Introduction to Asthma

According to the World Health Organization, there are 235 million people living with asthma. If you suffer from asthma, you are not alone! It’s a common respiratory disease, especially among children.

What is Asthma?

Asthma is an inflammatory disease of the airways in the lung. It is a condition that makes breathing difficult and triggers symptoms like coughing, wheezing and shortness of breath. Although you might not always exhibit these symptoms, asthma is something that is present in your body every day, even if you are not consciously aware of it.

What causes Asthma?

Asthma is caused when the airways in our lungs narrow, causing swelling and an increased production of mucus. With asthma, these airways are especially sensitive, and the muscles in our lungs can contract, making breathing difficult and triggering an asthma attack.

For some individuals, there are specific triggers that set off the symptoms of asthma; these triggers can be environmental, like dust or chemicals, or the result of certain allergies. Respiratory infections that cause damage to lung tissue result in impacted lung function that can cause an individual to be susceptible to developing asthma. Other triggers can be factors like cold air and physical exercise. It is believed that asthma is caused by a combination of genetic and environmental factors.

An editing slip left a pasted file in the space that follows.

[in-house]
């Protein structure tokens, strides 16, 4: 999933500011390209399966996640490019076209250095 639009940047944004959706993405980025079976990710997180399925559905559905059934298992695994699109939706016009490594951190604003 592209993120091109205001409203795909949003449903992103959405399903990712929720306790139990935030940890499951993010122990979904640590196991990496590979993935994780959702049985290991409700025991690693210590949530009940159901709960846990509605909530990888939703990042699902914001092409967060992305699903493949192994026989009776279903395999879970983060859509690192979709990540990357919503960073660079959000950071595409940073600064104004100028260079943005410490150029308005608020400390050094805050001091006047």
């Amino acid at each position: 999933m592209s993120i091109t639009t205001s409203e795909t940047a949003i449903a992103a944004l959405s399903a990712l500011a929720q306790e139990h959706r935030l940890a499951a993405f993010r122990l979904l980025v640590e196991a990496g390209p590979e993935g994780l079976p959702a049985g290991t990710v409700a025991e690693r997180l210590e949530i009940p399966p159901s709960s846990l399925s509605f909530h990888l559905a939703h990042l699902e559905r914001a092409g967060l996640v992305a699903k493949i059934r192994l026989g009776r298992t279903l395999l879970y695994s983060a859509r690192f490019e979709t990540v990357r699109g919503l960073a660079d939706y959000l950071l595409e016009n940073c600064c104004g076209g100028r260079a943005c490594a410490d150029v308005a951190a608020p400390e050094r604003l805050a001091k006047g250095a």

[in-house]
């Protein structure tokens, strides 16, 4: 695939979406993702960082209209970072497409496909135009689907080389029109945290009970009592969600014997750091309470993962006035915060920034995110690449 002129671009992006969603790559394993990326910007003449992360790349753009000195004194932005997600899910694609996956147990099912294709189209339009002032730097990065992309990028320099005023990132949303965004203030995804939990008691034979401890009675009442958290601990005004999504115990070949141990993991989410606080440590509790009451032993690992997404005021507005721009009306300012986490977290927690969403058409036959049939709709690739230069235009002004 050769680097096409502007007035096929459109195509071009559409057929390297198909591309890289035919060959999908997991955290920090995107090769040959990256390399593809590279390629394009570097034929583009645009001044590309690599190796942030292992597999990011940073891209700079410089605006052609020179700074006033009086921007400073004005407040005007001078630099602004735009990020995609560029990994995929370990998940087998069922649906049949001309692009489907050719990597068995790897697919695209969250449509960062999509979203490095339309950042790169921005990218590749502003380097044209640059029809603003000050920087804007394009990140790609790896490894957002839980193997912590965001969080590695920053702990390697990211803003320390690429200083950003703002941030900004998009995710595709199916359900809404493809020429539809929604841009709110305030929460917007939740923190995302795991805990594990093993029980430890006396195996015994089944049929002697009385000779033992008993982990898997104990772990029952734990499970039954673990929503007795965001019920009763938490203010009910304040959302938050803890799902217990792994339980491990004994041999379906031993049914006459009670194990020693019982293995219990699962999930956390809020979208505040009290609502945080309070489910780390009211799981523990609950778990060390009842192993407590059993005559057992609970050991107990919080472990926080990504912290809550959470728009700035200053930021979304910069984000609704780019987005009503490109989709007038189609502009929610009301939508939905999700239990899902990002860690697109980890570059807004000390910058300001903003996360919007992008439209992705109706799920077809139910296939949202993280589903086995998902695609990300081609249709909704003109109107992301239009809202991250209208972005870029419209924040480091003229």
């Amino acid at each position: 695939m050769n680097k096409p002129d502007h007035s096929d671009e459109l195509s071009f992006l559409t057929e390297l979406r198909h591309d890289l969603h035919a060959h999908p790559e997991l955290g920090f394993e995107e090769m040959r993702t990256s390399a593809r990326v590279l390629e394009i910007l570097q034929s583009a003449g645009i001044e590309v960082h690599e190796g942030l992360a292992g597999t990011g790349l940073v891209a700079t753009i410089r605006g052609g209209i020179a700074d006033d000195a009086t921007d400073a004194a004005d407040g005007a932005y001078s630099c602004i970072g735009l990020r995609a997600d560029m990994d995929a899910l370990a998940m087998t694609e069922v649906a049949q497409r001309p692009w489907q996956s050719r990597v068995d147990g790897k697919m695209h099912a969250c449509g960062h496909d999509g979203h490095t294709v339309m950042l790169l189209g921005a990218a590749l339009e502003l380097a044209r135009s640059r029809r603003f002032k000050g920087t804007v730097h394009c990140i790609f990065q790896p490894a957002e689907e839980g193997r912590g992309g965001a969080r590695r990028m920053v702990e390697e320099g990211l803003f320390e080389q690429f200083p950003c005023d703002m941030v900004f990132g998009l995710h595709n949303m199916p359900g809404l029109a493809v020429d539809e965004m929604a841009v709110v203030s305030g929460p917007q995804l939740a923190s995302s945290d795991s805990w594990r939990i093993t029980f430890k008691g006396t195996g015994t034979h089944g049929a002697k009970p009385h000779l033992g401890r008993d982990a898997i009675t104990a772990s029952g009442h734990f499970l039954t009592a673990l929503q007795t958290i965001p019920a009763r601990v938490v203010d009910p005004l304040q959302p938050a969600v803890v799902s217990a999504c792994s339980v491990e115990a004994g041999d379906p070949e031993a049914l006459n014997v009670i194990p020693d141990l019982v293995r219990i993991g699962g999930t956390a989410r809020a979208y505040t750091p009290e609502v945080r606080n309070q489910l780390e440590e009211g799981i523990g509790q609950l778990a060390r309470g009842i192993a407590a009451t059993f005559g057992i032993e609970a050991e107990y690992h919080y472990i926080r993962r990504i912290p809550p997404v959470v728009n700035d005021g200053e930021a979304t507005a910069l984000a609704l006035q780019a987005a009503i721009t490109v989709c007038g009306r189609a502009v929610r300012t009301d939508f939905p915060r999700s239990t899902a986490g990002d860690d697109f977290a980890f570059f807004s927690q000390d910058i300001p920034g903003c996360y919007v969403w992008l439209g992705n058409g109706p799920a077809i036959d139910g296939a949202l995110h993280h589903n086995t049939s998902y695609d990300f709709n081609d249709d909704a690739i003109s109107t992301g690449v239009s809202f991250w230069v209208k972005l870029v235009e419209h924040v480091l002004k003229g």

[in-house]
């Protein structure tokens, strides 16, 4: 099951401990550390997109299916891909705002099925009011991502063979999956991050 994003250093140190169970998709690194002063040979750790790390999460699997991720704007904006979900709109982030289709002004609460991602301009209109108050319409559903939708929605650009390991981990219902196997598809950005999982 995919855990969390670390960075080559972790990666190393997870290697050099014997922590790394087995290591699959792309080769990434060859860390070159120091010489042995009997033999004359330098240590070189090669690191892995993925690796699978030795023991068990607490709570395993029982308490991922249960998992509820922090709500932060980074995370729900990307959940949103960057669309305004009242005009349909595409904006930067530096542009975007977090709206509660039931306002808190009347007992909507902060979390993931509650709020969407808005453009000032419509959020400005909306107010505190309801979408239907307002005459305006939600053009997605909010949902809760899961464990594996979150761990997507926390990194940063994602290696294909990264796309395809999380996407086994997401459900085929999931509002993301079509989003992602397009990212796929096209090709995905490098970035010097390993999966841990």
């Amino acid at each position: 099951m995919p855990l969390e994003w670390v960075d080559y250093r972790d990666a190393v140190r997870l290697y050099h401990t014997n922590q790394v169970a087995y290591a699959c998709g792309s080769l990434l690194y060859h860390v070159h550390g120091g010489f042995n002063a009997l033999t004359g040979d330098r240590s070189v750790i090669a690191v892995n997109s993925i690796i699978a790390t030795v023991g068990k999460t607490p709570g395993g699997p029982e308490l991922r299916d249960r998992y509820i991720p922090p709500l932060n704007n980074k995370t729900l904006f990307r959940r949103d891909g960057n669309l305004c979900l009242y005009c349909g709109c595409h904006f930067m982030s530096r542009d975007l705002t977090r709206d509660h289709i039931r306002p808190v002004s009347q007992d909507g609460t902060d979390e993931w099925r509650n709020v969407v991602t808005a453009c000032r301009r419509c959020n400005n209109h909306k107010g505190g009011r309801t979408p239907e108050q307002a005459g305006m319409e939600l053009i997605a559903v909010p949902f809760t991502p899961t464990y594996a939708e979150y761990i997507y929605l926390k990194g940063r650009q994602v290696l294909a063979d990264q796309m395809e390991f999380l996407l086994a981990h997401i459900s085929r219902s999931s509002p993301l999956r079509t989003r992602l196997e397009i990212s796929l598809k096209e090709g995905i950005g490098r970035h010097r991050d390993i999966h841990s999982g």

What are the symptoms of Asthma?

  • shortness of breath
  • chest tightness or pain
  • whistling or wheezing sound when exhaling
  • coughing or wheezing

How do you treat Asthma?

Although there is no cure for asthma, it can be easily managed. Medications vary depending on if the symptoms are acute (short lasting) or chronic (long lasting). Asthma is commonly treated by medications like inhaled corticosteroids.

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